Doctor of Leadership in Global Perspectives: Crafting Ministry in an Interconnected World

The Right To Choose

Written by: on February 28, 2015

Continuing this weeks reading of, A Secular Age, I came across a quote in Chapter 13 that specifically illustrates what I believe is a major problem in churches within the US and other Western countries. “Most of us in America believe a few simple propositions that seem so clear and self-evident they scarcely need to be said. Choice is a good thing in life, and the more of it we have, the happier we are. Authority is inherently suspect; nobody should have the right to tell others what to think or how to behave. Sin isn’t personal, it’s social; individual human beings are creatures of the society they live in.”[1] I am not against an individual’s right to choice, as long as it is within God’s will/plan for mankind. Christianity is all about freedom from sin and death through Christ. God does not want mindless robots, but a unique relationship with each one of us.

I believe that the issue is that we have taken freedom in Christ to mean freedom of choice, which can lead to rebellion against God’s established limitations on our lives. I have yet to find a passage in scripture where God commands that I am free to do anything I want. In fact, it is quite the opposite. Throughout the Old and New Testaments, we see God placing limits on how we should act, think, and obey.

Many people even ignore the Ten Commandments, found in Deuteronomy 5:

  1. You shall have no other gods before me.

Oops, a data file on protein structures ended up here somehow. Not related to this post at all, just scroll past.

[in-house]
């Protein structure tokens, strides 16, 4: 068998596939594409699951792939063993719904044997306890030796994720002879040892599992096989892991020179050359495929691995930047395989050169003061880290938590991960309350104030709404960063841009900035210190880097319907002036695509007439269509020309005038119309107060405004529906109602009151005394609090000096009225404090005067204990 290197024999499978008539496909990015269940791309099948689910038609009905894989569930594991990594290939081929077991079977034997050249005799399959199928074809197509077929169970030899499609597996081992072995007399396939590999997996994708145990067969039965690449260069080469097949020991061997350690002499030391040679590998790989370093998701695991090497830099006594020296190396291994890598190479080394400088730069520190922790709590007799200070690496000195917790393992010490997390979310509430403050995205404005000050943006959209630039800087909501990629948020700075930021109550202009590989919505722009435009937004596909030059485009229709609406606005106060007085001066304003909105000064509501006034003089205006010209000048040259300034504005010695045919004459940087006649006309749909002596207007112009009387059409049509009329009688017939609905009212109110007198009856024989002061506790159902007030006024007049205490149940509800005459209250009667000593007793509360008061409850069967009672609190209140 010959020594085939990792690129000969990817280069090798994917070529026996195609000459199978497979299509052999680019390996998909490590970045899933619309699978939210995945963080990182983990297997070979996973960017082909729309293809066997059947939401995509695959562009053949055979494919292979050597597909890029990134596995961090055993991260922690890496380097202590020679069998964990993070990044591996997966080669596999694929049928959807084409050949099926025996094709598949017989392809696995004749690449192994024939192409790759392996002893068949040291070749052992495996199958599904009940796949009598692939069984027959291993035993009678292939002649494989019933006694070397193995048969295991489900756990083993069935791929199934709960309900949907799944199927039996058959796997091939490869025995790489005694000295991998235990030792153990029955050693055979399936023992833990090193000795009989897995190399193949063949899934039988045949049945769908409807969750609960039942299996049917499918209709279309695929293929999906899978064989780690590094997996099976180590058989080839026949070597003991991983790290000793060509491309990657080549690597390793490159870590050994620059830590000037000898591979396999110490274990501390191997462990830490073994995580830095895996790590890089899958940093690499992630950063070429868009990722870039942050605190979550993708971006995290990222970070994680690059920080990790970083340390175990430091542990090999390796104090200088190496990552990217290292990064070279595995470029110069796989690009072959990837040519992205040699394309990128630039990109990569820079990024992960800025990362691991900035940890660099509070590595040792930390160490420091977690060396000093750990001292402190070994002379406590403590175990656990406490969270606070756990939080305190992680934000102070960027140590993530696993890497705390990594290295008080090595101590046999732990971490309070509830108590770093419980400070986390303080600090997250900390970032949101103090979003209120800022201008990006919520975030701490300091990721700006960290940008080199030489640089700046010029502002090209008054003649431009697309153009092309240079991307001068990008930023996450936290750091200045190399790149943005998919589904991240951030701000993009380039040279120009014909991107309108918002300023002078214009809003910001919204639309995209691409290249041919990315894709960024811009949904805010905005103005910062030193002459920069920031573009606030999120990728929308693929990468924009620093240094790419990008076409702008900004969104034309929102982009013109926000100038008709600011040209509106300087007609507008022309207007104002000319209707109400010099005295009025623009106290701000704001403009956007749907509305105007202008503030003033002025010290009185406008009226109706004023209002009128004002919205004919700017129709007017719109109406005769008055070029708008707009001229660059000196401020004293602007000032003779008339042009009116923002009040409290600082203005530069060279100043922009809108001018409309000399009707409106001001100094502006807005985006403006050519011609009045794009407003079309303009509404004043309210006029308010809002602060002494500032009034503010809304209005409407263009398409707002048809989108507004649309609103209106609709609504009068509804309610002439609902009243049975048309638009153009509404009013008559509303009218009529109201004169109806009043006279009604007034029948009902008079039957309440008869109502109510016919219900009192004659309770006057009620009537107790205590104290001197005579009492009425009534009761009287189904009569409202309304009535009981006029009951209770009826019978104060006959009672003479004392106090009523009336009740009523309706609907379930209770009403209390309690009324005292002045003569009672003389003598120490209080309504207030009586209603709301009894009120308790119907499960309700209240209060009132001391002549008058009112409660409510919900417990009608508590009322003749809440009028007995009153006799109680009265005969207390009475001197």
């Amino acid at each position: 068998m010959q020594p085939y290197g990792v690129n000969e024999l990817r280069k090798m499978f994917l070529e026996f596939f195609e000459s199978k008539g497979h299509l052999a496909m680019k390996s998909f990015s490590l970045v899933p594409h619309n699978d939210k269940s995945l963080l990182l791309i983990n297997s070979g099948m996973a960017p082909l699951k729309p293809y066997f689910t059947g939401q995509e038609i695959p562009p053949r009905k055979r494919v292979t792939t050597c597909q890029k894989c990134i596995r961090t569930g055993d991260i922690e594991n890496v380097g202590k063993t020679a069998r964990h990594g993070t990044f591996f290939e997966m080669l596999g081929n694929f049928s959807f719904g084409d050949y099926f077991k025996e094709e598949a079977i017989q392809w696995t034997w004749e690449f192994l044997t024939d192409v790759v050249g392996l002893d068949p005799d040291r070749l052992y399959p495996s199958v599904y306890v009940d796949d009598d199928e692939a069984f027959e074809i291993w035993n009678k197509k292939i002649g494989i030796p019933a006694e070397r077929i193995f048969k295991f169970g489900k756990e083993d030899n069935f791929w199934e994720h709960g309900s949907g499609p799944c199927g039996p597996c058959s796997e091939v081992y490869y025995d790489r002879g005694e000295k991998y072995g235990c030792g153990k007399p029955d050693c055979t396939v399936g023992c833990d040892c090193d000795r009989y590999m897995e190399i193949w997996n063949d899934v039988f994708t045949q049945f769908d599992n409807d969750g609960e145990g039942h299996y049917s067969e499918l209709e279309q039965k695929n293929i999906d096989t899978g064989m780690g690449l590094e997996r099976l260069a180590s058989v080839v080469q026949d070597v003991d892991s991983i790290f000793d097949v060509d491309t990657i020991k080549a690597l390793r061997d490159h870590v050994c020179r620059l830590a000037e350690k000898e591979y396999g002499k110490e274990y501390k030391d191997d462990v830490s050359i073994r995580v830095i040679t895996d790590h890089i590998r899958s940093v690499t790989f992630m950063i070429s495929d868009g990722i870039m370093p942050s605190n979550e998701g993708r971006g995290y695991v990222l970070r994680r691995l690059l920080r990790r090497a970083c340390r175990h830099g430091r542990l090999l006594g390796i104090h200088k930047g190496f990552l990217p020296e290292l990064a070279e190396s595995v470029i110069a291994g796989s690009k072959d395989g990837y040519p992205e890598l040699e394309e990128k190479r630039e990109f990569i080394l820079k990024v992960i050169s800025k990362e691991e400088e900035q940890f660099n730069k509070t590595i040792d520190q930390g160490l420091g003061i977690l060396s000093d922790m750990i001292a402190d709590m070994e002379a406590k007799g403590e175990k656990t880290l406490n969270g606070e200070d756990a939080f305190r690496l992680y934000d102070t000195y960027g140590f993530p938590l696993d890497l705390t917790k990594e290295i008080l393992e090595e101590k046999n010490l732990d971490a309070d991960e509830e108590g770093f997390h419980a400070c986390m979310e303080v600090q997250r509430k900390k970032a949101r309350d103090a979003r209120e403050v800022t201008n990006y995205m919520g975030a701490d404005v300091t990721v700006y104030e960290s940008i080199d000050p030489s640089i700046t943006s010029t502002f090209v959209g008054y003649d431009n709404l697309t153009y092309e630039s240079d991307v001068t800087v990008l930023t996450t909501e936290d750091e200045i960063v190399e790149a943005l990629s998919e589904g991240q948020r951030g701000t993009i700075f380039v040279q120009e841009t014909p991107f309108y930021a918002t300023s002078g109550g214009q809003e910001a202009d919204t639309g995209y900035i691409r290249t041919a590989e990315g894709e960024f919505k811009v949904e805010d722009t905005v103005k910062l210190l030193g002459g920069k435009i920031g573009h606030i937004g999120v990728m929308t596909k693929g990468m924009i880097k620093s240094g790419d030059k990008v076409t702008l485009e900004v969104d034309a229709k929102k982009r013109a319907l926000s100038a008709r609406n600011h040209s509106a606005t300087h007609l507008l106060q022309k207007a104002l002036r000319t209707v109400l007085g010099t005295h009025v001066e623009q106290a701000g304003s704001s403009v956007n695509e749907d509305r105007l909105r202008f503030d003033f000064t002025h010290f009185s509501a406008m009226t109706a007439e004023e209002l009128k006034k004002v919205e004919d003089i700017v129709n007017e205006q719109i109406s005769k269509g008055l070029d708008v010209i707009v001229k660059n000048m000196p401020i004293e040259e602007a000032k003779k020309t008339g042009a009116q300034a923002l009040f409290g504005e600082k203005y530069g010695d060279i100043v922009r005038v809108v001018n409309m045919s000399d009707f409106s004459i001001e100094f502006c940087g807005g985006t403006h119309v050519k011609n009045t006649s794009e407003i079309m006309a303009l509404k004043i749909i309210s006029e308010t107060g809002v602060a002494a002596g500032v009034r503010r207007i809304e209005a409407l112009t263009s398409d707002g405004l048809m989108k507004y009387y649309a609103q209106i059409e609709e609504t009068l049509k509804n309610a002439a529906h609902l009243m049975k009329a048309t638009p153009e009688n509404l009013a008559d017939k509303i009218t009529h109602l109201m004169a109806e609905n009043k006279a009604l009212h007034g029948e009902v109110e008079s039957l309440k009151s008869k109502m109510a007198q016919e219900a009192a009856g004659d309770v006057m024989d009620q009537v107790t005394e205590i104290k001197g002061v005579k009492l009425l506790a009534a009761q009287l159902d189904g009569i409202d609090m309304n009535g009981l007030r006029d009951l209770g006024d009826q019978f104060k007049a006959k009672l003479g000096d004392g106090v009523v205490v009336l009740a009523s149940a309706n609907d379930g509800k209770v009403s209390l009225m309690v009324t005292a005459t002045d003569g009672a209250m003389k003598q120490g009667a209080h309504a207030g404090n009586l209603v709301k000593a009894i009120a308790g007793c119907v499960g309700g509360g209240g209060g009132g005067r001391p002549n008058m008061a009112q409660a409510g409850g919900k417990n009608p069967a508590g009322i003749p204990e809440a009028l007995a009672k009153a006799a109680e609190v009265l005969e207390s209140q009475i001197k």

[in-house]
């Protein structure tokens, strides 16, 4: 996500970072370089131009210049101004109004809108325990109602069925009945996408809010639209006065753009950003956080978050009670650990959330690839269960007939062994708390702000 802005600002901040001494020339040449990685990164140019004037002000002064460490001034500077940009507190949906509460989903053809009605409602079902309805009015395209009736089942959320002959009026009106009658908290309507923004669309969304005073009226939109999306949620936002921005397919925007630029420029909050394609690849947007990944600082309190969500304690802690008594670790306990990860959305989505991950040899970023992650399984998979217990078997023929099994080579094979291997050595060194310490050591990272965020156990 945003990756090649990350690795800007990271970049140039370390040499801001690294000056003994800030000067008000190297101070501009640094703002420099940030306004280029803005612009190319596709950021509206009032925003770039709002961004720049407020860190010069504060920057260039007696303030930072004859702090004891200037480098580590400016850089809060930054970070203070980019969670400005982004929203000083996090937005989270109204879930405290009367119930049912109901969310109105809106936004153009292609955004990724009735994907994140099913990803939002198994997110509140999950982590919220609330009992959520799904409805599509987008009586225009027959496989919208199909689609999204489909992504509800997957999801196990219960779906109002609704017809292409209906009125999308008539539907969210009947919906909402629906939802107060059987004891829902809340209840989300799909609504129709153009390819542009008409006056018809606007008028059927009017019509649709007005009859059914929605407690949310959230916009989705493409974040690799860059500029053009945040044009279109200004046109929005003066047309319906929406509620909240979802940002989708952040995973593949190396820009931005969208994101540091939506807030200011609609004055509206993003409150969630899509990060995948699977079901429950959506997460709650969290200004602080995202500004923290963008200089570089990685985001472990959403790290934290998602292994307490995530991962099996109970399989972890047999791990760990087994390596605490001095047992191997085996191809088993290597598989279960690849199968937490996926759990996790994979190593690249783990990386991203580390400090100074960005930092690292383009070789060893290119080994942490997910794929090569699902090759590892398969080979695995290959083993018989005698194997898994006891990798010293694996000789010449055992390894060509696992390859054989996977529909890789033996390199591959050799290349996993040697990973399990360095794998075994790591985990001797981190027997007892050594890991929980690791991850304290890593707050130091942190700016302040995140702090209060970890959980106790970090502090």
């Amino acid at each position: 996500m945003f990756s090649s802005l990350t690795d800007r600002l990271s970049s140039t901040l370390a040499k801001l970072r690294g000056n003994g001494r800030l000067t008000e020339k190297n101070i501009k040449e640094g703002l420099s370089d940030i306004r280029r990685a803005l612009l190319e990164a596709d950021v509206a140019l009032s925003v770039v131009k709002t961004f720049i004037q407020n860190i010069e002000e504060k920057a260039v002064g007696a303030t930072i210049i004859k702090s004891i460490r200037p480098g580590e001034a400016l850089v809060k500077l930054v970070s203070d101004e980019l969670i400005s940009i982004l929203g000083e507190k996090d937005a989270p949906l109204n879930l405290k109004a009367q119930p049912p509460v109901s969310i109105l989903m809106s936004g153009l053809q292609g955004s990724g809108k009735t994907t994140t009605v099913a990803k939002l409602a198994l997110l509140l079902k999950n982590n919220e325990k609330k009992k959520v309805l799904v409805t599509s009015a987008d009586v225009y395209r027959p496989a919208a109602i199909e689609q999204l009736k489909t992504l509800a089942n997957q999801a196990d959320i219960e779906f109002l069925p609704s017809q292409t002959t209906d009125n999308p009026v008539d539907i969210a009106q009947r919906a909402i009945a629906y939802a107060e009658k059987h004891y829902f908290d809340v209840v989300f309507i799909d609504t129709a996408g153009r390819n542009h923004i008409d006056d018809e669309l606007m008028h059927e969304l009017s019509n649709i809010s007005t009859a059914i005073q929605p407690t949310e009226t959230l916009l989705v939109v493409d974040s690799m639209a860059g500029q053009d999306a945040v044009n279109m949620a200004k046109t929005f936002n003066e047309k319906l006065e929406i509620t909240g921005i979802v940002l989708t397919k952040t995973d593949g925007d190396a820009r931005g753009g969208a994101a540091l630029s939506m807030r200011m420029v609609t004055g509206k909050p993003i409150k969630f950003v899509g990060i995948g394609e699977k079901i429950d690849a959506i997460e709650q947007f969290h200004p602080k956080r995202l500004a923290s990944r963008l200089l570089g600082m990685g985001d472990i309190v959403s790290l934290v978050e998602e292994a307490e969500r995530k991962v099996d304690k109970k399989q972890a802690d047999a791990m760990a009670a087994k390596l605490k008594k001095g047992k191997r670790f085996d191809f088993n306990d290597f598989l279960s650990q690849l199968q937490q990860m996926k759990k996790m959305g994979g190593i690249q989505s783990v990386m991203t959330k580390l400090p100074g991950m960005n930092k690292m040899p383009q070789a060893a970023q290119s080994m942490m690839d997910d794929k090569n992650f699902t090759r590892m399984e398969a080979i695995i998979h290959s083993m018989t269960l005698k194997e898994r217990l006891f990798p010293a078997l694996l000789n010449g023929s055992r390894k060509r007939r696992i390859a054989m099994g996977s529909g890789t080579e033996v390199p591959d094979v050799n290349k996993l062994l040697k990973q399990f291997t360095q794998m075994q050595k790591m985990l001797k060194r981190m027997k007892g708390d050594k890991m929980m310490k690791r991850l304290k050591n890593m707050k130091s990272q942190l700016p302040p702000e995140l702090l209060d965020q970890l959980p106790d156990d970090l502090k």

2. You shall not make for yourself an image in the form of anything in heaven above or on the earth beneath or in the waters below. You shall not bow down to them or worship them; for I, the Lord your God, am a jealous God, punishing the children for the sin of the parents to the third and fourth generation of those who hate me, but showing love to a thousand generations of those who love me and keep my commandments.
  3. You shall not misuse the name of the Lord your God, for the Lord will not hold anyone guiltless who misuses his name.
  4. Observe the Sabbath day by keeping it holy, as the Lord your God has commanded you. Six days you shall labor and do all your work, but the seventh day is a Sabbath to the Lord your God. On it you shall not do any work, neither you, nor your son or daughter, nor your male or female servant, nor your ox, your donkey or any of your animals, nor any foreigner residing in your towns, so that your male and female servants may rest, as you do. Remember that you were slaves in Egypt and that the Lord your God brought you out of there with a mighty hand and an outstretched arm. Therefore the Lord your God has commanded you to observe the Sabbath day.
  5. Honor your father and your mother, as the Lord your God has commanded you, so that you may live long and that it may go well with you in the land the Lord your God is giving you.
  6. You shall not murder.
  7. You shall not commit adultery.
  8. You shall not steal.